Some Bright Spots in the Gloom
In last week’s MLP Investing Insider, I covered last year’s top performers among the publicly traded partnerships. Refining MLPs shone thanks to plummeting oil prices and a crude export ban that allowed them to buy oil on the cheap and export the refined fuels made from it.
Crude oil prices are certainly still depressed, but I don’t think they will stay below $40/bbl all year. Further, the crude oil export ban that so greatly benefitted refiners during the shale oil boom is no more.
Thus, while I think refiners will still perform well as long as crude oil prices remain depressed, there is a lot more downside risk in the sector than there was a year ago. So I think it’s unlikely that refiners will repeat as top performers in 2016.
Who might this year’s winners be? It’s early of course, but we can look to fourth-quarter returns for some guidance as to which partnerships had momentum at the end of last year. Bear in mind that it was an abysmal quarter for most MLPs.
- Q4 2015 Return = Q4 2015 equity return including distributions
- EV = Enterprise value in millions as of Jan. 11, 2016
- EBITDA = Earnings before interest, tax, depreciation and amortization for the trailing 12 months (TTM), in millions
- Debt/EBITDA = Net debt at the end of the most recently reported fiscal quarter divided by TTM EBITDA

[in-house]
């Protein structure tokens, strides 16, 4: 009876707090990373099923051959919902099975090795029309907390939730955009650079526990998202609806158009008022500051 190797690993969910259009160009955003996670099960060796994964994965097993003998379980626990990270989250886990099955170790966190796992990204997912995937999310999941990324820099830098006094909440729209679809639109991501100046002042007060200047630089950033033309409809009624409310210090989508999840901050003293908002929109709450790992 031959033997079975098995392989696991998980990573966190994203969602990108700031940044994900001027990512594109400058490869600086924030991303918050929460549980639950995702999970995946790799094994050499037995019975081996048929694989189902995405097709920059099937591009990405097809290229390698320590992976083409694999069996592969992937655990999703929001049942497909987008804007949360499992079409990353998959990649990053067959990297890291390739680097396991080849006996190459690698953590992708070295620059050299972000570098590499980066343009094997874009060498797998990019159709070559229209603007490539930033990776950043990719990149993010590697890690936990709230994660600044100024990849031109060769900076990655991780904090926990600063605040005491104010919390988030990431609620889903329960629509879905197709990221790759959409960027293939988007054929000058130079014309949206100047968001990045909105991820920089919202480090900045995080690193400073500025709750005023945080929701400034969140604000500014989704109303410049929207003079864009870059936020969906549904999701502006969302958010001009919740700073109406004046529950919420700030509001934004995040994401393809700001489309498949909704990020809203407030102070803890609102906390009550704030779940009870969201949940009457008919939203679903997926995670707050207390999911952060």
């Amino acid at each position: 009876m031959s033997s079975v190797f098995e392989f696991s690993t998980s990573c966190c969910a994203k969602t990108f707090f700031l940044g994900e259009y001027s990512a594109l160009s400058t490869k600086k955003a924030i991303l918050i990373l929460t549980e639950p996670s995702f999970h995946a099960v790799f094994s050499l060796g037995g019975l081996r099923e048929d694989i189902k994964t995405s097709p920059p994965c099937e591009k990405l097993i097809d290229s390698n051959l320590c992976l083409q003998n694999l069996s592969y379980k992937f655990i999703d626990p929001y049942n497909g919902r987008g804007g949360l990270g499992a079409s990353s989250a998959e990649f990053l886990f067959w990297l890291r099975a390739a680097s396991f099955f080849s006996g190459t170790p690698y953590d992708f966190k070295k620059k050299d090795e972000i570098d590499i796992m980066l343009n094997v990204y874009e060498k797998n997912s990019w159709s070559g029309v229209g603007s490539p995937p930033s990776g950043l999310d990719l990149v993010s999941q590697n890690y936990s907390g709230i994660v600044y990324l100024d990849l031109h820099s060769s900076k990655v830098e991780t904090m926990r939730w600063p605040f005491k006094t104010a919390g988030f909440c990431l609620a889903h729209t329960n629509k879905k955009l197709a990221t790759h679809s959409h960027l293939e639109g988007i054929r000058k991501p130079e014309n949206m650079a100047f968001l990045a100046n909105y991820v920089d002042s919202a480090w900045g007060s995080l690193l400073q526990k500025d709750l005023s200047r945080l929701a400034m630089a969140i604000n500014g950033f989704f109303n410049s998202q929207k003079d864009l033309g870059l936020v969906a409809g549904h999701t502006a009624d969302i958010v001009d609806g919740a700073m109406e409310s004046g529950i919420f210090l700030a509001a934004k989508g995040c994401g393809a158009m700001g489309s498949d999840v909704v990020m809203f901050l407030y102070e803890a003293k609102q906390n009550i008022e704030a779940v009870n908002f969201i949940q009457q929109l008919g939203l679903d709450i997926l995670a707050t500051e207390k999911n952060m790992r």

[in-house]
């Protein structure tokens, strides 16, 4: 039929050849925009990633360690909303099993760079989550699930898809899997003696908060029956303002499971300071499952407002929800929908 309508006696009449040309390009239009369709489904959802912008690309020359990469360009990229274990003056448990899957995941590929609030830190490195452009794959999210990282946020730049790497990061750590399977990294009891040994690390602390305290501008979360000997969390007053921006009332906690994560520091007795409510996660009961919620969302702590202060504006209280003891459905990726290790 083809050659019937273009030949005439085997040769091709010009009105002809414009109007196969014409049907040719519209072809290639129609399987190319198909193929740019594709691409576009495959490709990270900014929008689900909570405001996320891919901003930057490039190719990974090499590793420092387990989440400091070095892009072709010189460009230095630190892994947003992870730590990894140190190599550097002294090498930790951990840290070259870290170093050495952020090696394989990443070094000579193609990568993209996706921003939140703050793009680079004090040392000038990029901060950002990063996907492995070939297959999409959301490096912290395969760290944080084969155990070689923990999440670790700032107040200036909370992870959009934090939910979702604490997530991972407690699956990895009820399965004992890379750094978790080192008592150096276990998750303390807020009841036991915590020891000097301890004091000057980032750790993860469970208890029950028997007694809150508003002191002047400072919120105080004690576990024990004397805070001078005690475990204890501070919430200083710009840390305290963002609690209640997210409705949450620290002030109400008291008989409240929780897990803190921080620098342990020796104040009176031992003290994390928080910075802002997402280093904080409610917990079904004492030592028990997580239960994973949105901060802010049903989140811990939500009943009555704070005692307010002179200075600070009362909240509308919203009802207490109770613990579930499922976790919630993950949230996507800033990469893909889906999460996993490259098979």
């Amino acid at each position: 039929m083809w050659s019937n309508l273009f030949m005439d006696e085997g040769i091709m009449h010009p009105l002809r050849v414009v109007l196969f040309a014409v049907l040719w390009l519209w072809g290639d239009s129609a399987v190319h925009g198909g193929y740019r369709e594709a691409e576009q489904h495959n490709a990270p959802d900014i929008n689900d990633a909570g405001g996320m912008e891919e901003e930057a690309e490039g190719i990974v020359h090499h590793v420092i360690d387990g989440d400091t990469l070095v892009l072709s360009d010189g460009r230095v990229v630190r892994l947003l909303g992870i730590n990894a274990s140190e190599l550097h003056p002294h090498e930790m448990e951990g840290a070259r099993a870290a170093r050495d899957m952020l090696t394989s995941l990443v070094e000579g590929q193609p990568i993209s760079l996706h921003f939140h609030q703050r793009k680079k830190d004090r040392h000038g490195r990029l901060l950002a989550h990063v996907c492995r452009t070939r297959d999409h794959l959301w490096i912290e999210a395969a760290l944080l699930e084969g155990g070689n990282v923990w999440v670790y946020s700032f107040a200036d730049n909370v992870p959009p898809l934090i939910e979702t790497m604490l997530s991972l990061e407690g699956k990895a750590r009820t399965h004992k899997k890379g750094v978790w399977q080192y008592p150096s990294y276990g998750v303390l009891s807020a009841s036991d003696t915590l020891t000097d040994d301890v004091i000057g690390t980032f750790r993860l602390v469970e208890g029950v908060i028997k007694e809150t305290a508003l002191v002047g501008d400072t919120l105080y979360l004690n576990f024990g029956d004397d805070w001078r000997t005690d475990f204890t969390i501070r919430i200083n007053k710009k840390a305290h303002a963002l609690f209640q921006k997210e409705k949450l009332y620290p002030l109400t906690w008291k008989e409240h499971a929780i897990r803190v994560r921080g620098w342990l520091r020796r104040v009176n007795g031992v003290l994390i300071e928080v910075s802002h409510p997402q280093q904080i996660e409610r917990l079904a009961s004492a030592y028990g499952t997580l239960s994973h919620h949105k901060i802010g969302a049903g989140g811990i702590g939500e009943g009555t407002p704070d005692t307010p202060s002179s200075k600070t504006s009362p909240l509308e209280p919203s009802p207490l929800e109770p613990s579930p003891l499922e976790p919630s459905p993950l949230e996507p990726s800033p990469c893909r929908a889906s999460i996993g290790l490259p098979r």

- FCF = Levered free cash flow for the most recent fiscal quarter, in millions
- Yield = Annualized yield based on the most recent quarter’s distribution
Note that 8Point3 Energy Partners (NASDAQ: CAFD) conducted its IPO in June, so its data is only for part of a year. Also, note that its data is for Q2, while the rest of the list which shows Q3 free cash flow.
Three of the companies on the list — CAFD, Enviva Partners (NYSE: EVA), and Green Plains Partners (NASDAQ: GPP) are all involved in renewable energy and are thus likely to benefit from rules adopted late in 2015. This includes not only the spending bill that extended tax credits for renewable energy last month, but also the Environmental Protection Agency’s decision to raise quotas for ethanol that must be blended into the gasoline supply above previously proposed volumes.
The other pattern is that several of the standouts are high-growth partnerships with well-capitalized sponsors. This category includes Shell Midstream Partners (NYSE: SHLX), Phillips 66 Partners (NYSE: PSXP), Columbia Pipeline Partners (NYSE: CPPL), Antero Midstream Partners (NYSE: AM) and Spectra Energy Partners (NYSE: SEP).
Of the group, SHLX and PSXP are the most expensive, but they clearly benefit from their sponsor’s name recognition and large inventory of assets that can be sold to the affiliated MLP.
The worst performers in Q4 were the beaten-down oil and gas producing partnerships. Those that manage to stay solvent should rebound as oil prices recover, but there is still significant downside risk in the group. Bankruptcy may loom for some. As always we will attempt to identify momentum shifts in MLP Profits this year as we strive to stock the portfolios with 2016’s big winners.
Shale Not Out of Bullets in Price War